Claim #6: Witch Hazel Is Approved By the FDA

This is true…but. Witch hazel has been approved by FDA for minor skin irritations due to insect bites 🐞, minor cuts, or minor scrapes. Just because it has not been approved for use on acne-prone skin, doesn’t mean it can’t work. This simply means that witch hazel hasn’t undergone the rigorous testing process needed to be endorsed by the FDA.

Many FDA-approved substances are prescribed “off-label,” meaning for conditions other than those it is explicitly approved for. This is the case with witch hazel for acne-prone skin, and dermatologists agree 👩‍⚕️.

In Summary—You Can Still Use Witch Hazel Toner

To reiterate, all of this doesn’t mean this astringent herb would be completely redundant in your skin care routine.

  • Use witch hazel on any skin type to remove excess surface oil from acne prone skin. It’s a good toner that way.
  • Use witch hazel to remove excess surface oil, but not if it contains alcohol. Definitely use alcohol free witch hazel products to avoid any skin-drying effect.
  • Alcohol free witch hazel would also be the best choice if you have sensitive skin that is prone to inflammation 🔥.

Exposed Skin Care’s Clearing Tonic and Body Wash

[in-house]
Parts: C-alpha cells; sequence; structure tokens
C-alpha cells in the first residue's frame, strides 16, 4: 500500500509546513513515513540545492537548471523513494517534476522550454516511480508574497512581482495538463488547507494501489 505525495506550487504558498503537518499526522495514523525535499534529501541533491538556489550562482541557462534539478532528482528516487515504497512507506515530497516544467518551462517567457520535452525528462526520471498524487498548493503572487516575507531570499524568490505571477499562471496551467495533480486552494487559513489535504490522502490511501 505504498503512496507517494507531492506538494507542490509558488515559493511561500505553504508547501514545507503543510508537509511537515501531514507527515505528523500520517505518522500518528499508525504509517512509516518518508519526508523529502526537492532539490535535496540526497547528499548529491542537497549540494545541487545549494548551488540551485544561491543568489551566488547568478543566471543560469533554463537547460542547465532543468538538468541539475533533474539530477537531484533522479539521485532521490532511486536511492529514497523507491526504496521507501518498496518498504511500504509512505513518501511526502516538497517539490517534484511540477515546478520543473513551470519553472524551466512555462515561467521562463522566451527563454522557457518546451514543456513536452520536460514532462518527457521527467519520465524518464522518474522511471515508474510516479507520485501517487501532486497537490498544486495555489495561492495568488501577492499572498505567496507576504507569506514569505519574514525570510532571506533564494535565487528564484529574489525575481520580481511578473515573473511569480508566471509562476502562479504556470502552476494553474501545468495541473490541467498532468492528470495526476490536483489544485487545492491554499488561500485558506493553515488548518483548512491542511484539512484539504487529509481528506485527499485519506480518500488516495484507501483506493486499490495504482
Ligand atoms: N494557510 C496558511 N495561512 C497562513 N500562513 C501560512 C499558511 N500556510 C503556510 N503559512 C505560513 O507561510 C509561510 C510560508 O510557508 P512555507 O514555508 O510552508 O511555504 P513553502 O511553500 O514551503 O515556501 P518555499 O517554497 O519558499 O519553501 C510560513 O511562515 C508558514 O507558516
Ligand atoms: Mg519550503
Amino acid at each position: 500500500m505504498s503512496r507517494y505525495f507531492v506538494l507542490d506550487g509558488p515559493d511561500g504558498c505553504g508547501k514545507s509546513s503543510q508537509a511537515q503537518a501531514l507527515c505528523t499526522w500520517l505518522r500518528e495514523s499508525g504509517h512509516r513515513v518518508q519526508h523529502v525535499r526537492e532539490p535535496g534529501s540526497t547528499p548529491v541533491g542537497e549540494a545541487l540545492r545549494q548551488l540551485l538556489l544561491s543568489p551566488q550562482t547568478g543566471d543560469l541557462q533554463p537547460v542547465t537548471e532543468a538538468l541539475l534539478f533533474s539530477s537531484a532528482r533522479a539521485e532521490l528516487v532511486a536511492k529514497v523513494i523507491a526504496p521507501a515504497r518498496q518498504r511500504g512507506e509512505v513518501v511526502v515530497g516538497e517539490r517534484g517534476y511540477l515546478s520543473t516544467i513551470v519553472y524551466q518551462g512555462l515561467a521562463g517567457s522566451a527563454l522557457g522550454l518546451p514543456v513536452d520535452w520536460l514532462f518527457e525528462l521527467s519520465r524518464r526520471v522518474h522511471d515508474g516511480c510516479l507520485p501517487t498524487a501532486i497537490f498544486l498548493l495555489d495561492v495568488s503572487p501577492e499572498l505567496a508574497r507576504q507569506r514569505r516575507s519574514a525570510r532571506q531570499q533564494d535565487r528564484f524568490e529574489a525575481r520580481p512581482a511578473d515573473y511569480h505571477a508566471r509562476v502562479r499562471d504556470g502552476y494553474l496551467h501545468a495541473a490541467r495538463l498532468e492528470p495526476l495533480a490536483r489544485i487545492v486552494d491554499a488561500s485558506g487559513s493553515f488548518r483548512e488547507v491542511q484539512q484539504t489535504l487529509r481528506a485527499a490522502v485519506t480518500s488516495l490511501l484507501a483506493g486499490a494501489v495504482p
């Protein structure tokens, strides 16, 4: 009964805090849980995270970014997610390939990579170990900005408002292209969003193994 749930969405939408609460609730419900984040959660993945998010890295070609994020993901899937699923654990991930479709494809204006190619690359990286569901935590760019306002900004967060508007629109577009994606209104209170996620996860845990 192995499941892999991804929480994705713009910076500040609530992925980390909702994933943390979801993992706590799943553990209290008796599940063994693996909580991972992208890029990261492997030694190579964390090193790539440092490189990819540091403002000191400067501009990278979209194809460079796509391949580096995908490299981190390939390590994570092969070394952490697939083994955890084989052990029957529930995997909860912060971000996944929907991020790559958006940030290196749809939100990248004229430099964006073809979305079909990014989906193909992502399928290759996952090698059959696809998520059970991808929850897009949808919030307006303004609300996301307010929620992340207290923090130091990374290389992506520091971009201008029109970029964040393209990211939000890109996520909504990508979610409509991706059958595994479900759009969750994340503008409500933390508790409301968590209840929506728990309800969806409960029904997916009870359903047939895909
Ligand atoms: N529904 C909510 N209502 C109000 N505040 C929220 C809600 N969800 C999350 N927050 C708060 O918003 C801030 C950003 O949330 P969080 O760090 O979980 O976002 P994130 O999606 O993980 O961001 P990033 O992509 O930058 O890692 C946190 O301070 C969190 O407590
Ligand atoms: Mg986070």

Based on our investigation, we can’t recommend using witch hazel on its own. In general, acne treatments are most effective when used with a full skincare system 🏆, like the Exposed Skin Care Basic Kit. However, we can recommend using witch hazel in products containing other, proven acne-fighting ingredients 💪, like Exposed Skin Care’s Clearing Tonic or Body Wash.

Clearing Tonic is gentler and includes soothing, natural ingredients like green tea extract, passion flower extract, and sage extract to balance out the witch hazel and salicylic acid.

Both the Clearing Tonic and Body Wash contain salicylic acid, a mild astringent that has proven especially effective with blackheads and whiteheads.

Since the Body Wash is used on the thicker, tougher skin of the arms, chest, and back, it contains strong essential oils, like tea tree oil, which is known to kill P. acnes bacteria 🦠, and witch hazel. The Clearing Tonic is gentler and includes soothing, natural ingredients like green tea extract, passion flower extract, and sage extract to balance out the witch hazel and salicylic acid.